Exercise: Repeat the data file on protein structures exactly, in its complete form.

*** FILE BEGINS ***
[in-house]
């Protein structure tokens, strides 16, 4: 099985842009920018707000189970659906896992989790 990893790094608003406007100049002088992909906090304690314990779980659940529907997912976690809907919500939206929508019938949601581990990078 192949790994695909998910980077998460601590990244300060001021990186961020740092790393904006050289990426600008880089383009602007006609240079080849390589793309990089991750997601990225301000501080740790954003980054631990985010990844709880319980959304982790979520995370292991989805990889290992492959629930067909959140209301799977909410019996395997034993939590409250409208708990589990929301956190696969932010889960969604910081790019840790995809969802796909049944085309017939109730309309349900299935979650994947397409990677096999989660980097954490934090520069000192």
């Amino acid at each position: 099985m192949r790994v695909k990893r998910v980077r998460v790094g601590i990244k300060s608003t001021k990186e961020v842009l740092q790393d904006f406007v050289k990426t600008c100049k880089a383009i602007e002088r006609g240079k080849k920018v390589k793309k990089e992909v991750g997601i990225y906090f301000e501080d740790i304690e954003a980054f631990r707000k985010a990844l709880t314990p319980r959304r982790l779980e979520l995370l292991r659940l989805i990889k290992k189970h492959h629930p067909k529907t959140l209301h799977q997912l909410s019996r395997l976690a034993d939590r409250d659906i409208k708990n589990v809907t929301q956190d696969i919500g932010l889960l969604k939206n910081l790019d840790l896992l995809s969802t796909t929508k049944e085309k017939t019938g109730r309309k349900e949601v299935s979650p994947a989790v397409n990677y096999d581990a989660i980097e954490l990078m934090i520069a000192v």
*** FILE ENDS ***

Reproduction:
[in-house]
């Protein structure tokens, strides 16, 4: 099985842009920018707000189970659906896992989790 990893790094608003406007100049002088992909906090304690314990779980659940529907997912976690809907919500939206929508019938949601581990990078 192949790994695909998910980077998460601590990244300060001021990186961020740092790393904006050289990426600008880089383009602007006609240079080849390589793309990089991750997601990225301000501080740790954003980054631990985010990844709880319980959304982790979520995370292991989805990889290992492959629930067909959140209301799977909410019996395997034993939590409250409208708990589990929301956190696969932010889960969604910081790019840790995809969802796909049944085309017939109730309309349900299935979650994947397409990677096999989660980097954490934090520069000192």
């Amino acid at each position: 099985m192949r790994v695909k990893r998910v980077r998460v790094g601590i990244k300060s608003t001021k990186e961020v842009l740092q790393d904006f406007v050289k990426t600008c100049k880089a383009i602007e002088r006609g240079k080849k920018v390589k793309k990089e992909v991750g997601i990225y906090f301000e501080d740790i304690e954003a980054f631990r707000k985010a990844l709880t314990p319980r959304r982790l779980e979520l995370l292991r659940l989805i990889k290992k189970h492959h629930p067909k529907t959140l209301h799977q997912l909410s019996r395997l976690a034993d939590r409250d659906i409208k708990n589990v809907t929301q956190d696969i919500g932010l889960l969604k939206n910081l790019d840790l896992l995809s969802t796909t929508k049944e085309k017939t019938g109730r309309k349900e949601v299935s979650p994947a989790v397409n990677y096999d581990a989660i980097e954490l990078m934090i520069a000192v």